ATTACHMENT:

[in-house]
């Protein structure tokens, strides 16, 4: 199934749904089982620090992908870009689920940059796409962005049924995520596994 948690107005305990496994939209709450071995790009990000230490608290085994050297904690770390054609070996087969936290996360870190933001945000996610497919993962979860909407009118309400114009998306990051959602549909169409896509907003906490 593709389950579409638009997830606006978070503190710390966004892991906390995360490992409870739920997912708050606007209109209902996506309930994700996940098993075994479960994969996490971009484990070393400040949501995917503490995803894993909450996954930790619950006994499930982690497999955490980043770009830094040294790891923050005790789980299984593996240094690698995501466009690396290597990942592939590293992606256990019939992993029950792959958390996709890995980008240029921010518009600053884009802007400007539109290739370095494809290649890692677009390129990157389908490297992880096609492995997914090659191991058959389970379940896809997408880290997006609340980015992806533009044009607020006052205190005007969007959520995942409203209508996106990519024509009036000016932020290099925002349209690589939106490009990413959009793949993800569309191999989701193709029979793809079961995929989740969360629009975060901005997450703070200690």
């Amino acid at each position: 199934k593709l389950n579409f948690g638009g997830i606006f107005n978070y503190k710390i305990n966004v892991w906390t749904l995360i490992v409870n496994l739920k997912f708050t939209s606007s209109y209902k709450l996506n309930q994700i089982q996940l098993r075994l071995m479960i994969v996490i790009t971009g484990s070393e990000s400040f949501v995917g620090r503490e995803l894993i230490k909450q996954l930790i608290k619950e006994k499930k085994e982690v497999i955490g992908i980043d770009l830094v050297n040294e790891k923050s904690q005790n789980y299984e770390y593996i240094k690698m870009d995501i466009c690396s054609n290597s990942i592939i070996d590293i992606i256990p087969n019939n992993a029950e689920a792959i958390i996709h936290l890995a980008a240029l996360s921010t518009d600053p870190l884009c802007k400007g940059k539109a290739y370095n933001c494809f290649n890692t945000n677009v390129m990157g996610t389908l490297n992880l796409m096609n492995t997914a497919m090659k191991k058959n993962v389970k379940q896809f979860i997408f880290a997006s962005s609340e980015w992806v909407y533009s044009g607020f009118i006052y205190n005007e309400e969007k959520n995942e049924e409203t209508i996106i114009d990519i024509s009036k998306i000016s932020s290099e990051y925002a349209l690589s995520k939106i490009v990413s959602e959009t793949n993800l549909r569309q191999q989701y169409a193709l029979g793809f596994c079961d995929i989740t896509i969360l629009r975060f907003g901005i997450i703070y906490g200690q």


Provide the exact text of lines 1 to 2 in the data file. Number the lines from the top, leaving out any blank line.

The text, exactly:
[in-house]
């Protein structure tokens, strides 16, 4: 199934749904089982620090992908870009689920940059796409962005049924995520596994 948690107005305990496994939209709450071995790009990000230490608290085994050297904690770390054609070996087969936290996360870190933001945000996610497919993962979860909407009118309400114009998306990051959602549909169409896509907003906490 593709389950579409638009997830606006978070503190710390966004892991906390995360490992409870739920997912708050606007209109209902996506309930994700996940098993075994479960994969996490971009484990070393400040949501995917503490995803894993909450996954930790619950006994499930982690497999955490980043770009830094040294790891923050005790789980299984593996240094690698995501466009690396290597990942592939590293992606256990019939992993029950792959958390996709890995980008240029921010518009600053884009802007400007539109290739370095494809290649890692677009390129990157389908490297992880096609492995997914090659191991058959389970379940896809997408880290997006609340980015992806533009044009607020006052205190005007969007959520995942409203209508996106990519024509009036000016932020290099925002349209690589939106490009990413959009793949993800569309191999989701193709029979793809079961995929989740969360629009975060901005997450703070200690």